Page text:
When Chris’ box finally arrived, it came with the Rosary beads I’d asked her to send. Like I said before, it was small and very pretty–just right for someone who was curious, but by no means committed. By now I’d learned some things about praying the Rosary, so with pamphlet and rosary in hand, I tried it out.
I took a deep breath and prayed that if this stuff were true, God would convince Nolan of it (even though he had no interest at this point). Nolan is my soul-mate, the love of my life, my best friend. Having already gone down the conservative route alone and dead-ending on it after two years, I didn’t want to do this alone. However, I also knew that I couldn’t ignore the frustration within myself waiting for Nolan to take an interest. So, I did what any good wife eventually learns to do, I prayed! If this was the right direction, then I asked God not to let me go it alone.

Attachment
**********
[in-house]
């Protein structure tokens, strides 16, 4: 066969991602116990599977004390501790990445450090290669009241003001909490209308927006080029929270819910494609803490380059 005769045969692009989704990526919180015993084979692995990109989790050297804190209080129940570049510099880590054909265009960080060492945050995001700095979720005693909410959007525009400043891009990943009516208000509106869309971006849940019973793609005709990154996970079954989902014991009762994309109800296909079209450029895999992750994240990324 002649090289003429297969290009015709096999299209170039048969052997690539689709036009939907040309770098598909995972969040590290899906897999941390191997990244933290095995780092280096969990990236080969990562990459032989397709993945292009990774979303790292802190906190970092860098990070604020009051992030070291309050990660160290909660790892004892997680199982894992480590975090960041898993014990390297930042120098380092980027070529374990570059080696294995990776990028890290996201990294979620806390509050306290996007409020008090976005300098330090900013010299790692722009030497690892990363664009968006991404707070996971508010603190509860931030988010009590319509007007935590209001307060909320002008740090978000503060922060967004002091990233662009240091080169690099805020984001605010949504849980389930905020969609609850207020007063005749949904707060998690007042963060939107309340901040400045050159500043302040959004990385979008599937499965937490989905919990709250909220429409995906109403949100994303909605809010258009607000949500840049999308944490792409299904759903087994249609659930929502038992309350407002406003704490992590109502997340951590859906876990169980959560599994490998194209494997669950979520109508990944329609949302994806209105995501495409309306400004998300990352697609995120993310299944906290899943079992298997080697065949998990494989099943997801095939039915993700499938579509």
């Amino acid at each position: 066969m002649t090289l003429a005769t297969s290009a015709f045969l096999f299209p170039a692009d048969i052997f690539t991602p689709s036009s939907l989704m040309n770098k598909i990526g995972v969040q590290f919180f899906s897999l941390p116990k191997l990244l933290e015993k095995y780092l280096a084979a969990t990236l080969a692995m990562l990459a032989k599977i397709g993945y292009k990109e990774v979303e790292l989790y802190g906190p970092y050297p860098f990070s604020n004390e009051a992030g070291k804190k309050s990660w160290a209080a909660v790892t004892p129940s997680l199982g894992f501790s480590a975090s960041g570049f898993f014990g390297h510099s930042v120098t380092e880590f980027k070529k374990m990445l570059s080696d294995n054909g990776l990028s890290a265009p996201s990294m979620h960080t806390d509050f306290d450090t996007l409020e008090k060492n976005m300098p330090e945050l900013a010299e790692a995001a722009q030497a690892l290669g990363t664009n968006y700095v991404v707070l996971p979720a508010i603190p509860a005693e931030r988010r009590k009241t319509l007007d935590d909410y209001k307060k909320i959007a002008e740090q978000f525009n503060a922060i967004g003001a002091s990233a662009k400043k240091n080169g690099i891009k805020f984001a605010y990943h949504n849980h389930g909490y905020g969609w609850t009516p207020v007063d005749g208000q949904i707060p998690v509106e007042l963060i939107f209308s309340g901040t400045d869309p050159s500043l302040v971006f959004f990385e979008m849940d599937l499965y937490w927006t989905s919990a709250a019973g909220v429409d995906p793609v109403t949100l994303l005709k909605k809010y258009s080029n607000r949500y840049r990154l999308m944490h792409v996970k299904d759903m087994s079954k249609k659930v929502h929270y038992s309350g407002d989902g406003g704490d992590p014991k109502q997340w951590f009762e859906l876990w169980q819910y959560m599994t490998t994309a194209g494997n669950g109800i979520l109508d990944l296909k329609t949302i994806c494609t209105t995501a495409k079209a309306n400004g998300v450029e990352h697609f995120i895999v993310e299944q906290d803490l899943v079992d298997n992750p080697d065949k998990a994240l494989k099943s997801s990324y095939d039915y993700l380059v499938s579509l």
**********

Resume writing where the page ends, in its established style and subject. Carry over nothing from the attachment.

Just before I began to actually pray the Rosary, I threw in one last petition, “Mary, if you can hear me, I hope this doesn’t offend you.” (My Catholic friends get quite the chuckle out of that petition!)
So what, exactly, is the Rosary? Well, there’s tomes written on the subject along with lots of pamphlets, books, booklets, notecards, etc. If you’re around a devoutly believing and practicing Catholic for any length of time, you’ll hear something about the Rosary. What is the fascination? Well, I’ll do my best to explain.
First, the Rosary is made up of a combination of Our Fathers, Hail Marys and Glory Be-s. The Our Father is the Lord’s Prayer without the “For Thine is the kingdom and the power and the glory forever. Amen.” The Glory Be is, “Glory be to the Father, and to the Son, and to the Holy Spirit. As it was in the beginning, is now, and ever shall be, world without end. Amen.” I know of few evangelical Christians who object to either of these prayers. However, the Hail Mary is a very different matter.